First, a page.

"Imaginary Fiends #1" Comic Review
Written by James Ferguson
Published by Vertigo Comics
Written by Tim Seeley
Illustrated by Stephen Molnar
Colored by Quinton Winter
2017, 32 Pages, $3.99
Comic released on November 22nd, 2017
I never had an imaginary friend growing up. That was one line I just couldn't cross. I couldn't wrap my head around talking to something that wasn't there. After reading Imaginary Fiends, I'm almost glad I never had that experience. The series from writer Tim Seeley, artist Stephen Molnar, and colorist Quinton Winter is set in a world where monsters are very real, but only certain people have the ability to see them. Called Interdimensional Mental Parasites, these creatures feed on compliance, latching onto people and growing stronger the more that's done for them. Now think of what would happen if one of them told a young girl to commit murder.
The opening pages of Imaginary Fiends are like something out of a Stephen King novel. Seeley captures a very specific moment in a young man's life, no longer a child but not yet a man. It's set in the summer, a season where anything is possible for a kid. Young Cameron Calle is trying to impress some of the older kids without letting his younger sister Brinke embarrass him. This changes when Brinke stumbles out of the woods covered in blood.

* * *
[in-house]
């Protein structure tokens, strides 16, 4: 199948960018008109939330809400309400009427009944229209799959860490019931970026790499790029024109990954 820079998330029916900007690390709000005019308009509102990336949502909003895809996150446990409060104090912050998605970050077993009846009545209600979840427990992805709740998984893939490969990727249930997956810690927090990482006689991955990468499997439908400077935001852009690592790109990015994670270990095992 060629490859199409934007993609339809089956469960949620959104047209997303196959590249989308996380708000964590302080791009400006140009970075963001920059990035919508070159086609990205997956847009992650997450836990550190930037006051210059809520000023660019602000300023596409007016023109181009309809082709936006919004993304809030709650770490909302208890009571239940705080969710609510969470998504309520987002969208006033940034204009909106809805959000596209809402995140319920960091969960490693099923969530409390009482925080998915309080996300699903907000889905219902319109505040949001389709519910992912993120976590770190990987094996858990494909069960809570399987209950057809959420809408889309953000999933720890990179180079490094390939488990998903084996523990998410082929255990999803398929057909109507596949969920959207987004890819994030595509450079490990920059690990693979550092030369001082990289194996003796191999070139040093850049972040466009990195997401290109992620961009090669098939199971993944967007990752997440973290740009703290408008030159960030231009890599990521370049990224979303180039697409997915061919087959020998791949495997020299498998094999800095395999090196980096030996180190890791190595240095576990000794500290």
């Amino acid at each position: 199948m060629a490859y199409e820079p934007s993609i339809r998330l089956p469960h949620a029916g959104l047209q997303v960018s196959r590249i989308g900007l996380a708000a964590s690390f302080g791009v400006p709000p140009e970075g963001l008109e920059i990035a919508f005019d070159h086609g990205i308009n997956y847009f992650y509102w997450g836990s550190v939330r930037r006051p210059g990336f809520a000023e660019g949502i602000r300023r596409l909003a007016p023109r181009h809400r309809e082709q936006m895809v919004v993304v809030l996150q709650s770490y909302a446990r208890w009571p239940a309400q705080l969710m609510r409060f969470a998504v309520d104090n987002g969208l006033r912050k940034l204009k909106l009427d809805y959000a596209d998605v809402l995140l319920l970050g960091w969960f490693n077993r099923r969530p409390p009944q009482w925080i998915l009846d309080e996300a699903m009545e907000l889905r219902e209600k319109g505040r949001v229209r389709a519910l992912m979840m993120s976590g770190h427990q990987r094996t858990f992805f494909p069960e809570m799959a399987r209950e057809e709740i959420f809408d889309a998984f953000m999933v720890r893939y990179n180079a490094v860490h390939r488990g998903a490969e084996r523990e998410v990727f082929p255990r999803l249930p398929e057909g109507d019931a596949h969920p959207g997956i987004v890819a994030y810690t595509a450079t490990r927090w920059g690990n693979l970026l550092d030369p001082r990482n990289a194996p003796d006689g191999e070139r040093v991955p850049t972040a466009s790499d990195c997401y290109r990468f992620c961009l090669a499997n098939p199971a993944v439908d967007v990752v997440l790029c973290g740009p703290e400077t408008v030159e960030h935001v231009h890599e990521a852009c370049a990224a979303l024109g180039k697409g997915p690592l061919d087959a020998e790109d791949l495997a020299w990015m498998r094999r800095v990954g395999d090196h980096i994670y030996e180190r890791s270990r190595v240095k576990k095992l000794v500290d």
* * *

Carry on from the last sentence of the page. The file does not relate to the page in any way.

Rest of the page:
|Click images to enlarge|
The images leading up to this moment are like something pulled from a memory. You might remember similar summer evenings, riding your bike with friends as the sun sets in the distance. Molnar and Winter present a carefree existence for Cameron, something that anyone can relate to. This is changed forever with a haunting full-page spread showing Cameron splattered with blood. His face has a handprint in red on it as he stares at the reader in shock. This is an incredible way to open an issue.
Imaginary Fiends then jumps a few years into the future to focus on Melba, the girl that put all those holes in Brinke. She's been stuck in a juvenile detention center and is about to be transferred to a prison, as she's turning eighteen. Melba is special and she's recruited by a secret organization within the FBI tasked with keeping the IMPs in line. There's a catch though. She has to bring along Polly Peachpit, the IMP that got her into this position in the first place.
|Click images to enlarge|
Polly Peachpit is terrifying. She's an amorphous spider creature that appears untrustworthy from the start. Her dialogue is presented in special speech bubbles and you just know that her voice is sickly sweet and creepy, like something you might hear while alone in the dark. Her face looks emotionless at first, like a kabuki mask, but it slowly morphs into hideous expressions yet still without life. It's really creepy.
Imaginary Friends is like Drop Dead Fred with the little girl from The Ring. It's twisted and unsettling, presenting a world filled with monsters that only a few of us can see. This issue wastes no time introducing us to the landscape and establishing the parameters of the setting. I can't wait to see how it's expanded upon as there are tons of possibilities with this concept. The sky is the limit as the IMPs can be almost anything.